Complete Cast and Creative Team Announced for Old Globe Shakespeare Festival
Executive Producer Lou Spisto today announced the complete cast and creative team for The Old Globe's 2011 Shakespeare Festival, performed in repertory in the outdoor Lowell Davies Festival Theatre. Adrian Noble returns as the Artistic Director of the 2011 Festival and will direct Shakespeare's The Tempest and Peter Shaffer's Amadeus. Ron Daniels also returns and will direct Much Ado About Nothing. The Shakespeare Festival runs May 29 - Sept. 25. Tickets are available by subscription and prices range from $72 to $243. Single tickets are also available starting at $29. Subscription packages and single tickets may be purchased online at www.TheOldGlobe.org, by phone at (619) 23-GLOBE or by visiting the Box Office.
Much Ado About Nothing runs May 29 - Sept. 24. Previews run May 29 and June 25, 26 and 28. Opening night is June 29. The Tempest runs June 5 - Sept. 25. Previews run June 5, 16, 17 and 18. Opening night is June 19. Amadeus runs June 12 - Sept. 22. Previews run June 12, 21, 22 and 23. Opening night is June 24.
As previously announced, Miles Anderson will play Prospero in The Tempest and Antonio Salieri in Amadeus, Jay Whittaker will play Wolfgang Amadeus Mozart in Amadeus and Don John in Much Ado About Nothing, Jonno Roberts will play Benedick in Much Ado About Nothing and Caliban in The Tempest and Georgia Hatzis will play Beatrice in Much Ado About Nothing and a Venticella in Amadeus. Miles Anderson and Jay Whittaker received San Diego Critics Circle Awards for Best Actor and Best Supporting Actor, respectively, in recognition of their performances in last season's Festival.
The repertory company also features Michael Stewart Allen, John Cariani, Donald Carrier, Anthony Cochrane, Winslow Corbett, Kevin Alan Daniels, Globe Associate Artist Charles Janasz, Jason Maddy and Adrian Sparks, as well as The Old Globe/University of San Diego Graduate Theatre Program students Shirine Babb, Adam Daveline, Grayson DeJesus, Ben Diskant, Christian Durso, Andrew Hutcheson, Rachael Jenison, Jesse Jensen, Allison Spratt Pearce, Deborah Radloff, Ryman Sneed and Jonathan Spivey.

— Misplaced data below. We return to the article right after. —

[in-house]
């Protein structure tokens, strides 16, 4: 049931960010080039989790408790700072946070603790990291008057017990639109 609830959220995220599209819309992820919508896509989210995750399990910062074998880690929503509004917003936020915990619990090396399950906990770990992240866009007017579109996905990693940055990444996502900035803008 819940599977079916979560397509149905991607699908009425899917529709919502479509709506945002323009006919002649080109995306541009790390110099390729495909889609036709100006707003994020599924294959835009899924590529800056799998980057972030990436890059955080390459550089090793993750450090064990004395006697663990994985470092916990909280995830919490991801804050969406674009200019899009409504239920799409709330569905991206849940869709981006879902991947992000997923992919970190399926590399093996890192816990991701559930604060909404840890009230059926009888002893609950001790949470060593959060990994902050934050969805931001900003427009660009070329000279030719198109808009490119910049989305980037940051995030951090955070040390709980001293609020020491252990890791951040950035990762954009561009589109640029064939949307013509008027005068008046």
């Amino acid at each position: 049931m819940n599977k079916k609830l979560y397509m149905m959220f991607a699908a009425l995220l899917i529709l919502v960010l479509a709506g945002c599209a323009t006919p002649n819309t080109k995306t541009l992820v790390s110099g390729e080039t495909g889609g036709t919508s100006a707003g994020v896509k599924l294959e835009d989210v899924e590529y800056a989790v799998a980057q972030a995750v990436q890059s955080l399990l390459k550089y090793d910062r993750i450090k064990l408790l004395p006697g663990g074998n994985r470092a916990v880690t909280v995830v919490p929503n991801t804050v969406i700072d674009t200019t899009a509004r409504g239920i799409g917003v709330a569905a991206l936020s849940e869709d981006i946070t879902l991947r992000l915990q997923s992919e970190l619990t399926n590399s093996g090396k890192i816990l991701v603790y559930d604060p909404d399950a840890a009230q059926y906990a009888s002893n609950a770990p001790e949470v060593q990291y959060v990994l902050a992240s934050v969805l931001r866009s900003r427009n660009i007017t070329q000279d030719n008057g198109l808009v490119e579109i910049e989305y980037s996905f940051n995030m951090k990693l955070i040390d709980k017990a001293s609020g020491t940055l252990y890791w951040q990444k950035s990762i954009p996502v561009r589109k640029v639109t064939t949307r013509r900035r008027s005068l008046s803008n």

The creative team includes Globe Associate Artist Ralph Funicello (Scenic Design), Deirdre Clancy (Costume Design), Alan Burrett (Lighting Design), David Bullard (Sound Design), Dan Moses Schreier (Original Music and Sound Design), Shaun Davey (Original Music), Charlie Reuter (Music Direction), Joe Fitzpatrick (Puppet Advisor), Steve Rankin (Fight Director), Liz Shipman (Movement), Jan Gist (Dialect Coach) and Bret Torbeck (Stage Manager).
For artist biographies, Acting Company grid, show descriptions and performance and 3 Plays/3 Days schedules, please view the 2011 Shakespeare Festival PDF.
The Much Ado About Nothing cast features Michael Stewart Allen (Borachio), John Cariani (Dogberry), Donald Carrier (Don Pedro), Anthony Cochrane (Friar Francis, Sexton), Winslow Corbett (Hero), Kevin Alan Daniels (Claudio), Ben Diskant (Balthasar), Georgia Hatzis (Beatrice), Charles Janasz (Antonio, Verges), Deborah Radloff (Ursula), Jonno Roberts (Benedick), Ryman Sneed (Margaret), Adrian Sparks (Leonato), Jonathan Spivey (Conrade) and Jay Whittaker (Don John) with Shirine Babb, Adam Daveline, Grayson DeJesus, Christian Durso, Andrew Hutcheson, Rachael Jenison, Jesse Jensen, Jason Maddy and Allison Spratt Pearce (Ensemble).
The Tempest cast features Michael Stewart Allen (Sebastian), Miles Anderson (Prospero), Shirine Babb (Iris), John Cariani (Trinculo), Donald Carrier (Alonso), Anthony Cochrane (Antonio), Winslow Corbett (Miranda), Kevin Alan Daniels (Ferdinand), Adam Daveline (Shipmaster), Grayson DeJesus (Francisco), Ben Diskant (Ariel), Christian Durso (Adrian), Andrew Hutcheson (Boatswain), Charles Janasz (Gonzalo), Allison Spratt Pearce (Ceres), Deborah Radloff (Juno), Jonno Roberts (Caliban) and Adrian Sparks (Stephano) with Rachael Jenison, Jesse Jensen, Jason Maddy, Ryman Sneed and Jonathan Spivey (Spirits).